what are asteroids made of

What are asteroids made of? Can they be mined?

Last Updated: August 9, 2021

Asteroids, in short, are pieces of solid matter that exist in space. Specifically, Asteroids are a ‘hangover’ from the very early formation of the Solar system, making Asteroids around 4.5 billion years old. The Planets and Asteroids were formed when dust particles collided during the early phase of the Solar System. 

How did they form?

Due to the gravitational pull of the matter formed in these collisions of dust and gas particles, they began to grow. Whilst a proportion of this matter grew large enough to form the Planets, a lot of this matter remained in a smaller, rocky form. This is because the matter that makes up the Asteroids as we know them today, were affected by the gravitational pull of Jupiter. This is how Asteroids came to be. 

The majority of Asteroids found in space can be found in what is called the Main Asteroid Belt. Like planets, they orbit the Sun but they are significantly smaller than the planets. The Asteroid belt exists between the planets Jupiter and Mars. However, Asteroids also exist in paths that other planets orbit. Meaning that they move with the orbit of those specific planets. 

These Asteroids are called Trojans and can be found orbiting the planets Jupiter, Mars, Neptune and Earth. It is estimated that there are up to 150 million Asteroids in space today. 

What is their chemical composition?

Broadly speaking, there are three types of Asteroid. Chondrite, Silicaceous and Nickel-Iron. These are respectively known as C-type, S-types and M-types. The Sun is paramount in understanding the composition of the three types of Asteroids. 

The Asteroids on the outer belt are made up of predominantly carbon. This is where we find C-type Asteroids. C-type asteroids are made up of a large amount of Carbon. The elements of nitrogen, oxygen and hydrogen are also present in C-type Asteroids, however, these elements are found in smaller quantities. 

In the inner Asteroid belt, we find S-type Asteroids. These Asteroids are made up of silicate rock. In the centre, we find the M-type Asteroids. These are metallic asteroids. M-type Asteroids ‘are composed of up to 80% iron and 20% a mixture of nickel, iridium, palladium, platinum, gold, magnesium and other precious metals such as osmium, ruthenium and rhodium.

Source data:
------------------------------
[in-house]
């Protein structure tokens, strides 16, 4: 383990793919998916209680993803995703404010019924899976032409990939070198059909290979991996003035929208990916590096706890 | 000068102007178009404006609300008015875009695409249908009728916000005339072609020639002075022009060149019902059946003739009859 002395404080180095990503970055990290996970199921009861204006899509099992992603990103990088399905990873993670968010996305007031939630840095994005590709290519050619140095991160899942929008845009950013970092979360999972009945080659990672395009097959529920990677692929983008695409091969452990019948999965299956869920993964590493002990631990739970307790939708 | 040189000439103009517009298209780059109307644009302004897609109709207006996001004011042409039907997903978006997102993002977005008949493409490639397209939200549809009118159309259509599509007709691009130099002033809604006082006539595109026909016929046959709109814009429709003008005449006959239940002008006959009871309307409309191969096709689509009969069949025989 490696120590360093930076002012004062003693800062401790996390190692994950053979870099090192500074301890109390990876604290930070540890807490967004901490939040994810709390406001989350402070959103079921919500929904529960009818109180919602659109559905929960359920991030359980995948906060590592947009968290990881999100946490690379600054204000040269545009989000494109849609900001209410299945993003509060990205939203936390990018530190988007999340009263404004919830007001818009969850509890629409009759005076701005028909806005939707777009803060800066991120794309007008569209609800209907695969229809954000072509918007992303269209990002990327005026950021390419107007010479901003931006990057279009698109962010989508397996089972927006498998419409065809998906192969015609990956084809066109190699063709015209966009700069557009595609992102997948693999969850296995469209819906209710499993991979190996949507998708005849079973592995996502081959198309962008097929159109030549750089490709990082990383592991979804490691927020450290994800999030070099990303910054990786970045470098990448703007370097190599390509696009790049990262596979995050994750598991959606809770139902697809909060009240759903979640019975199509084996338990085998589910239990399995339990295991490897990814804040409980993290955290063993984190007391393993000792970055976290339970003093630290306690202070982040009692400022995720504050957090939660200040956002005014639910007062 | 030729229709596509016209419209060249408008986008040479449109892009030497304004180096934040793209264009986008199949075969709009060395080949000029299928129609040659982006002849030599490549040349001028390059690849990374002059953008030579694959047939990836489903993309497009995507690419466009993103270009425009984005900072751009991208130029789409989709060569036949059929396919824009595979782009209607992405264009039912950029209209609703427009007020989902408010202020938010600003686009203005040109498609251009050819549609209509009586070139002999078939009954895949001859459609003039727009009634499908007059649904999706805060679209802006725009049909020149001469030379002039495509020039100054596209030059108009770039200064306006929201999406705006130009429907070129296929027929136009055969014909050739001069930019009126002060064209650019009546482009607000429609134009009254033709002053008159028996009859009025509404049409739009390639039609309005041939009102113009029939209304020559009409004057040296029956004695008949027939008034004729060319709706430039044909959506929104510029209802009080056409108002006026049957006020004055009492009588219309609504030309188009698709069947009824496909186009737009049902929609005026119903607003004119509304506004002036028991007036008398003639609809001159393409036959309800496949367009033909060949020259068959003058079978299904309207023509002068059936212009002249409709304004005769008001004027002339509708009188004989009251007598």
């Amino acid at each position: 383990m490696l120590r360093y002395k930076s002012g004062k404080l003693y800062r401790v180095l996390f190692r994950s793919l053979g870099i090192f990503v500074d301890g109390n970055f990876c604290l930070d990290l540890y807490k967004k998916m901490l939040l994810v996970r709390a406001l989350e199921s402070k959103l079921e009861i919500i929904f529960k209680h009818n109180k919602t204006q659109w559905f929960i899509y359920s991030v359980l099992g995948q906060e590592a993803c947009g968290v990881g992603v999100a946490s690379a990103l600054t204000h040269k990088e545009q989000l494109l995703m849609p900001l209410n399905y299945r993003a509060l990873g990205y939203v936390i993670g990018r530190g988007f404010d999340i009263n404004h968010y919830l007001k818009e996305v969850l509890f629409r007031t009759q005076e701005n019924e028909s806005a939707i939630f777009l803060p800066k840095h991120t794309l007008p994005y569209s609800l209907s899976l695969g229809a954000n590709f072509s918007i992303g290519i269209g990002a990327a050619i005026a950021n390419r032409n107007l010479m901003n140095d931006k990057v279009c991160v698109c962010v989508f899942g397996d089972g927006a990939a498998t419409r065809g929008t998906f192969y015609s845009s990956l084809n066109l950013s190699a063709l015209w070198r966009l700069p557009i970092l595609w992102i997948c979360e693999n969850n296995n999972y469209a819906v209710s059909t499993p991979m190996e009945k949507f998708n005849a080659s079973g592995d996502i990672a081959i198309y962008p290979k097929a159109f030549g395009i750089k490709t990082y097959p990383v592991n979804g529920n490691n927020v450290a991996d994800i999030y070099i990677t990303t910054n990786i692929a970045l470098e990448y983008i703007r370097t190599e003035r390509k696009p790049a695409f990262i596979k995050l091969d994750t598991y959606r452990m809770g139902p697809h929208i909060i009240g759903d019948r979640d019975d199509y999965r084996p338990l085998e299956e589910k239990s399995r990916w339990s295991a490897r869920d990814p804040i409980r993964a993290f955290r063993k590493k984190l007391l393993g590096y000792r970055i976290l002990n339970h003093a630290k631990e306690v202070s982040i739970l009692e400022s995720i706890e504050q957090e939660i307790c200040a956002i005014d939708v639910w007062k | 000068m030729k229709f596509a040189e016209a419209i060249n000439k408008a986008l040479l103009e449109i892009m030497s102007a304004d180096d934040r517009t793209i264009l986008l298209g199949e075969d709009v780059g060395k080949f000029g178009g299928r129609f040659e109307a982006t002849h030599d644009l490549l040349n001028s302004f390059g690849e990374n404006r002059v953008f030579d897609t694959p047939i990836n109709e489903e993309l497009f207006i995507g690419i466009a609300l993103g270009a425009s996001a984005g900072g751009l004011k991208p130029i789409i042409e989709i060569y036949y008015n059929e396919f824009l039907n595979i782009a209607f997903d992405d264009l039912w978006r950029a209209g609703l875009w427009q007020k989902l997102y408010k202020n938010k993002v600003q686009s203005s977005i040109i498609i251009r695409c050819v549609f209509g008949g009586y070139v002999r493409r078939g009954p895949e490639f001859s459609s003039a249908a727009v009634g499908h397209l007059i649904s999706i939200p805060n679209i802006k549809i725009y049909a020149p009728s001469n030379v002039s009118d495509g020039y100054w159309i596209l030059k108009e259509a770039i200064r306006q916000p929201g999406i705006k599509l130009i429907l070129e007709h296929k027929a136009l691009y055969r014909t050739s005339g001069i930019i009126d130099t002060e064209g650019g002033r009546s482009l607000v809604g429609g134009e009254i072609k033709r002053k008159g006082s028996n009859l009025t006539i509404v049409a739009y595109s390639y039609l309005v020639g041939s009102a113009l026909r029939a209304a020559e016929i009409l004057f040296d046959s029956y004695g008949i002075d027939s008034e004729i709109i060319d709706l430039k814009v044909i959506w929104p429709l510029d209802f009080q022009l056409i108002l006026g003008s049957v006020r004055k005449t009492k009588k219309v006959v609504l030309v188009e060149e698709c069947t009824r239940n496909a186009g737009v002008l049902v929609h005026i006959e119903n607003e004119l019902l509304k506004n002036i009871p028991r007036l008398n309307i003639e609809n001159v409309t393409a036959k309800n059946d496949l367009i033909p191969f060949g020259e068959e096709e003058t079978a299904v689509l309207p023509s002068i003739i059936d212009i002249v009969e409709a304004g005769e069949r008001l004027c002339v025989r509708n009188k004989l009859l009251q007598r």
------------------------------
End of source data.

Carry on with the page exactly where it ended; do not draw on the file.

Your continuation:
C-type or Chondrite Asteroids are the most abundant of all the Asteroids. It is reported that 80% of Asteroids fall into the C-type category. They tend to be found on the outer edge of the Asteroid Belt, meaning that they are furthest away from the Sun. This distance from the Sun is reflected in their chemical composition. C-type Asteroids contain a large amount of Carbon and are widely likened to being of similar composition as the Sun; because of the absence of Helium and Hydrogen from its composition. Nasa describes C-type Asteroids as being ‘among the most ancient objects in the solar system. 

S-type or silicaceous Asteroids exist in the inner edge of the Asteroid Belt. The inner edge is closer to the planet Mars. S-type asteroids are composed of metallic iron, magnesium and silicate materials such as oxygen and silicon. Comparisons between The S-type Asteroids and Stony Meteorites are often drawn, due to the striking similarities in both matters’ composition. S-type Asteroids are reported to make up around 17% of the Asteroids in the Asteroid Belt. 

The M-type Asteroids occupy the central area of the Asteroid Belt. M-type Asteroids are arguably more complex to categorise when it comes to their chemical composition. Widely speaking M-type Asteroids are made of the Nickel-Iron. However, according to NASA, there are ‘compositional differences related to how far from the Sun they formed. Meaning that the distance each individual M-type Asteroid forms from the Sun has a direct impact on their chemical makeup. This has resulted in some M-type Asteroids having higher percentages of the Nickel-Iron element than others.